The composition, demographics, and disposition of today’s emergency department patients are changing as quickly as the landscape itself, and this is changing how patients pay for EM services. Let’s see if we can connect the dots and get a better sense of the big picture using some of the most current industry information and data.
Patient Satisfaction is Key
First and most important, in an article in Medscape, Nancy Melville documents the results from two European studies showing that “difficult” patients are frequently misdiagnosed.1 This is obviously most important for its medical-legal implications as well as its impact on patient experience. Wang and colleagues recently reported two significant findings based on the Centers for Medicare & Medicaid Services (CMS) five-star hospital rating system:2
- The number of stars was inversely associated with the risk-adjusted mortality rate.
- Hospitals with higher CMS star ratings were also associated with lower adjusted readmission rates, with five-star hospitals having the lowest readmission rate at 18.7 percent.
The take-home message for emergency physicians is, of course, to first stay totally focused on clinical issues. But it’s also important to be cognizant of the constantly building impact of patient experience-of-care issues and metrics. This is commonly a challenge, with some very sick or injured patients not being particularly open, nor receptive, to your best clinical intentions and actions. Additionally, the entire EM industry continues on its path toward increased commercialization of services: Kutscher reports that in March, HealthEngine offered patients up to $500 for having a preventive colonoscopy.3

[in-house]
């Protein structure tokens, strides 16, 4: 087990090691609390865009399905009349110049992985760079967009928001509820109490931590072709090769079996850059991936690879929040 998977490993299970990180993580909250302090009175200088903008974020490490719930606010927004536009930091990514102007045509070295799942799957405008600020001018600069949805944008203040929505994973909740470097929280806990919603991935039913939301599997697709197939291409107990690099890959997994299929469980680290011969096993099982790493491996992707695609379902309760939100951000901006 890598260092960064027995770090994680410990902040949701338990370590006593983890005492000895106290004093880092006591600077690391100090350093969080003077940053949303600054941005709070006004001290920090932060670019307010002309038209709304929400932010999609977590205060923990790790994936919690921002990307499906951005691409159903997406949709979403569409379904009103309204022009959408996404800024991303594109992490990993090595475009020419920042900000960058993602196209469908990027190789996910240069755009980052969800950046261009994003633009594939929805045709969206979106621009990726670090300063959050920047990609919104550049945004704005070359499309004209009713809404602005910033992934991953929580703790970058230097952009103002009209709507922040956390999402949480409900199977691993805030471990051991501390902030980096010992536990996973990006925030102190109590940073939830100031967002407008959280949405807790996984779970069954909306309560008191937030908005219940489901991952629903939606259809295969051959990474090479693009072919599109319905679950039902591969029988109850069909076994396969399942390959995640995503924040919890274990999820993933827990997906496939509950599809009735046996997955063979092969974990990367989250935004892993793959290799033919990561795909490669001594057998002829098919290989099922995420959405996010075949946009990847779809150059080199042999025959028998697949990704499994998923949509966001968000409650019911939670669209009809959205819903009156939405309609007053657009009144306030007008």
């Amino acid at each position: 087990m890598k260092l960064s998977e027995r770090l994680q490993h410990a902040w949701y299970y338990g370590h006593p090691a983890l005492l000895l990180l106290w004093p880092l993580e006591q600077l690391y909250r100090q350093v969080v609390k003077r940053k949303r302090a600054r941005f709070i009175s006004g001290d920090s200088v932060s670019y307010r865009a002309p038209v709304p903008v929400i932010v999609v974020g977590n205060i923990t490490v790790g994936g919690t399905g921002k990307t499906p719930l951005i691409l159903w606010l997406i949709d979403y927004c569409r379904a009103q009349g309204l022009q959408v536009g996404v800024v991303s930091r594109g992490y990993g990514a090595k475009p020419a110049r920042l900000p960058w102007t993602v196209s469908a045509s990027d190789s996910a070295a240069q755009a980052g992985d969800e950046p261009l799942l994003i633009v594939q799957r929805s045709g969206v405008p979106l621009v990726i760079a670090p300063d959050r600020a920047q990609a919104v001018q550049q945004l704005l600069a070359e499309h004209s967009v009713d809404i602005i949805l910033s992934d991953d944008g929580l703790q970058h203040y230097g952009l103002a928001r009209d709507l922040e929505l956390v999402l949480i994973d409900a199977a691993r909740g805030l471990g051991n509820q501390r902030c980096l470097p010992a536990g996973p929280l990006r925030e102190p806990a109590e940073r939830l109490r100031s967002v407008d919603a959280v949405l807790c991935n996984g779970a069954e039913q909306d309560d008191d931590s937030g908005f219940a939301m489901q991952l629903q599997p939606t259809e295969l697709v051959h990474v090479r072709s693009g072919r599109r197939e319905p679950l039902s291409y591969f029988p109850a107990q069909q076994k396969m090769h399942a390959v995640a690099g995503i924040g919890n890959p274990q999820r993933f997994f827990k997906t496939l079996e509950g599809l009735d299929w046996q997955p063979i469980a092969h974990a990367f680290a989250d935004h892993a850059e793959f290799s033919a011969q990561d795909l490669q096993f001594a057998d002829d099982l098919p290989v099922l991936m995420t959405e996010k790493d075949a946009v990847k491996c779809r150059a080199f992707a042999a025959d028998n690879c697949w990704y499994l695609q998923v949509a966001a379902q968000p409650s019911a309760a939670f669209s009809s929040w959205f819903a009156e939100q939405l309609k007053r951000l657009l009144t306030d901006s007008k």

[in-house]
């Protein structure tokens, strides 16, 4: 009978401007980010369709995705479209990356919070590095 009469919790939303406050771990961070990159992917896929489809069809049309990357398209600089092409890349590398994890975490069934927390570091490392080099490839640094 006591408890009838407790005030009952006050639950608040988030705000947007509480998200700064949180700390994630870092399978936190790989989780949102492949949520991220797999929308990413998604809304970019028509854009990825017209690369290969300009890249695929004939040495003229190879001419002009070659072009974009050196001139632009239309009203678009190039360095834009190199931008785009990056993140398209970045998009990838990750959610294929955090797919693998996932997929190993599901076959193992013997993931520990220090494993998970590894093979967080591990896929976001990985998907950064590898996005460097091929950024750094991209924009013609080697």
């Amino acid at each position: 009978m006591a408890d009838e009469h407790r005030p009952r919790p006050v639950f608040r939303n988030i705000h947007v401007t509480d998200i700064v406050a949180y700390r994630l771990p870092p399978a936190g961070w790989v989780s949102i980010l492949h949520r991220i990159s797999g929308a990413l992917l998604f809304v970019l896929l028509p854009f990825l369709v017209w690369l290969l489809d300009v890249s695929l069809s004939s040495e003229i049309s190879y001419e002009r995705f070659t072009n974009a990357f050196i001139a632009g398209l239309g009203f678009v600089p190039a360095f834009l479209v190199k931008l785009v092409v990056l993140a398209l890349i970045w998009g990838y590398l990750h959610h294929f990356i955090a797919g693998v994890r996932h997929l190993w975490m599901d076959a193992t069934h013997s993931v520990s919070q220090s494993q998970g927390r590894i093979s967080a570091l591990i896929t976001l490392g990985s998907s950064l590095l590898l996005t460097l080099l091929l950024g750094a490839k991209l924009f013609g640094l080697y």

Next, let’s connect a few more dots closer to home. Gooch reports that “74 percent of satisfied patients paid their medical bills in full, compared to 33 percent of their less-satisfied counterparts.”4 This is significant and important news for emergency physicians: Achieving high patient experience-of-care scores adds to the daily constraints and pressures in our emergency departments. This is especially the case in these days of an ever-increasing number of patients who are insured with high-deductible plans and the challenges incumbent on collecting from these patients.
Effects of Medicaid Expansion
With this information as a backdrop, let’s examine the changes affecting emergency physicians currently occurring in the industry from Medicaid expansion. As seen in Figure 1, 32 states currently have expanded Medicaid.
What can Medicaid expansion mean for an EM practice? For an emergency department with an annual patient volume of 100,000 patients, the data are as follows:
100,000 annual patients
Self-pay mix: 23 percent (23,000 patients)
Self-pay cash/visit: $25
Pre–Medicaid expansion collection revenue: $575,000 annually
Self-pay to Medicaid coverage movement of 18 percent (18,000 patients) at $60/visit ($1.08 million)
Residual self-pay patients 5 percent (5,000 patients) at $12/visit ($60,000)
Post–Medicaid expansion collection revenue: $1.14 million annually
Bottom Line Impact of Medicaid Expansion
Total collections pre–Medicaid expansion ($575,000) versus post–Medicaid expansion ($1.14 million)
Financial impact of Medicaid expansion: +$565,000 collection revenue